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I know this is a strange question, and I know that md5sum is nearly impossible to break... but I'm just wondering if someone here knows if it is possible to recreate a file given it's md5sum hash?

I mean, not necessarily the same file as the original but a file that would equate to the same md5sum hash. So far, I don't see any result from Google

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See Predicting the winner of the 2008 US Presidential Elections using a Sony PlayStation 3. Contains some explanations and references too. –  manatwork Jan 10 '13 at 7:07

3 Answers 3

It is possible to find a file that has a given MD5 hash, but it is not possible to produce such a file from the hash itself.

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+1 See: Trapdoor function & one-way function. –  Steel City Hacker Jan 10 '13 at 13:00

A unique MD5 hash can be produced by an infinite number of files, as there is only 2^128 unique hashes but there are infinite files of infinite length (theoretically).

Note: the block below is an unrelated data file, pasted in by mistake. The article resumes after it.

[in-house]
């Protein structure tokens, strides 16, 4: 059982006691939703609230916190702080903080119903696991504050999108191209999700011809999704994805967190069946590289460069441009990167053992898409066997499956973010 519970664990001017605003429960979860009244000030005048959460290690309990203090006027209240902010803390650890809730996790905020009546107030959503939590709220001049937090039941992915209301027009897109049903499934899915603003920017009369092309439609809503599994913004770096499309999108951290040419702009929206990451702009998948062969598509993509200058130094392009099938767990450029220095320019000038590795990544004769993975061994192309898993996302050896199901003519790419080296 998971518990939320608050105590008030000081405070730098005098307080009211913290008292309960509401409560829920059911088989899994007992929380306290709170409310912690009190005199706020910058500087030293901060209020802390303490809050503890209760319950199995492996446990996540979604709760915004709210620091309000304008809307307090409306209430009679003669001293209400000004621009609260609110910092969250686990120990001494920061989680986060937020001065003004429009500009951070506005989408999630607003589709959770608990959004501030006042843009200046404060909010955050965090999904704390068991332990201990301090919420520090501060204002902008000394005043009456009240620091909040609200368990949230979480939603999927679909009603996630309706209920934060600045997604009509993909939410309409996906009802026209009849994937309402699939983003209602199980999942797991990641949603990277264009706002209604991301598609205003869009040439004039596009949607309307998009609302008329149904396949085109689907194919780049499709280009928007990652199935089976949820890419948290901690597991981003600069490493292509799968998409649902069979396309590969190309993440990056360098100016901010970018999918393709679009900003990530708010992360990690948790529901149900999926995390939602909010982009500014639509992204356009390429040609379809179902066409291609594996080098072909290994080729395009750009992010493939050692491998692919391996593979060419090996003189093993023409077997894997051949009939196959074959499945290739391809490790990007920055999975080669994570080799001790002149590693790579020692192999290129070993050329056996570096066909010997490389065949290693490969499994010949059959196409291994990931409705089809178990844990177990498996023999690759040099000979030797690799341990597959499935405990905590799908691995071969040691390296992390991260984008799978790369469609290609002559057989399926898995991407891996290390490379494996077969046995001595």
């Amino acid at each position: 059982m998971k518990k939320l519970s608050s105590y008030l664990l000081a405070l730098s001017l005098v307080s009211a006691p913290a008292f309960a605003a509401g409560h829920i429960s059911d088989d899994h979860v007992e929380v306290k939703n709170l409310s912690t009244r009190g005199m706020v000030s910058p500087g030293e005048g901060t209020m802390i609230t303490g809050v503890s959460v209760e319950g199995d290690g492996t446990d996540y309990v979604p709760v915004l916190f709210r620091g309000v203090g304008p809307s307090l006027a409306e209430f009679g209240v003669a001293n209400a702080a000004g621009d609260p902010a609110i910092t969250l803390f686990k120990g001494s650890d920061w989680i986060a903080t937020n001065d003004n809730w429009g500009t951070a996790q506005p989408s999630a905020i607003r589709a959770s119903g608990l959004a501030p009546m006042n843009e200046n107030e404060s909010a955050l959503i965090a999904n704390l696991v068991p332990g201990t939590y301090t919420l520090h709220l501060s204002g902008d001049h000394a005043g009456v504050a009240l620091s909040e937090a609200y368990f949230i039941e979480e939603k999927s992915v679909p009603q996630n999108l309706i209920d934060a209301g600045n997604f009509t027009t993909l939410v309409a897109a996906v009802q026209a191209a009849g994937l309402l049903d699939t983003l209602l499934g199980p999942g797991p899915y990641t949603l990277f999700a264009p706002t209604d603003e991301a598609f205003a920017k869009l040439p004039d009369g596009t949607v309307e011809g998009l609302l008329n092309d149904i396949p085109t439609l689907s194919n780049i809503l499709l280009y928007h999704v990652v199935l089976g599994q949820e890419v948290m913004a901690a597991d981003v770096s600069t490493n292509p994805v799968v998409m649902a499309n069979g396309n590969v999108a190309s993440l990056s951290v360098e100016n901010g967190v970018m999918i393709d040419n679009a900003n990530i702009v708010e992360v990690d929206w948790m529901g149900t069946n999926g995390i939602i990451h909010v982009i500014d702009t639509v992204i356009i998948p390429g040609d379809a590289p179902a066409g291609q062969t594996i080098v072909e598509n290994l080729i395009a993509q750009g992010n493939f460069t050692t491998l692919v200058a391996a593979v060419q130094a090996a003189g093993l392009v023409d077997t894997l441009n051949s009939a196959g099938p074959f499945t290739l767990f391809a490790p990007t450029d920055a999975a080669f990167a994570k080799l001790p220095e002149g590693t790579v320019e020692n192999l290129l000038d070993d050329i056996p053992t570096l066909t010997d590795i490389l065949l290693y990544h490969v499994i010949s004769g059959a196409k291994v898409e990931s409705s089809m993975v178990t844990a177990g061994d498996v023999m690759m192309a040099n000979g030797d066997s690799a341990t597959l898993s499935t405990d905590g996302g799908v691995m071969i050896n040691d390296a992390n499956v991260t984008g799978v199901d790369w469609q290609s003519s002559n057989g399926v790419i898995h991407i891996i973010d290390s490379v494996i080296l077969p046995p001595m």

To create a file from an MD5 hash would take a large amount of effort! You would have create a sequence of unique files and generate the MD5 hash for each one until you found a match. Certainly possible to 'brute force' your way through.

However your task would be considerably easier if you had the original file that the hash was produced with. There are several known flaws with MD5 and it is possible to create slightly different files for the same hash. MD5 is not unbreakable as you say.

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Theoretically, it is possible! As user1129682 said, there is only 2^128 different MD5 hashes. Now, you can use a method of exhaustion to find a file with a specified MD5. e.g. You can generate a file with its contents as N "1"s and calculate its MD5. Increase N from 1 to infinity, then you will find at least a file with the predefined MD5. Of course, how long you can get it is unknown.

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That's not "create". –  Ignacio Vazquez-Abrams Jan 10 '13 at 12:57
    
@IgnacioVazquez-Abrams No, it's fair game. However, this method is useless in practice. If you're willing to spend the current age of the universe (a little under 1 billion billion seconds) enumerating possibilities, using a billion computers, each computer would have to perform about a trillion operation per second. Also, it is not guaranteed that there is a file containing only 1 bits with a particular MD5, you may need to put 0 bits as well. (It's not even known if all 16-byte blobs are the MD5 of some payload.) –  Gilles Jan 10 '13 at 23:02

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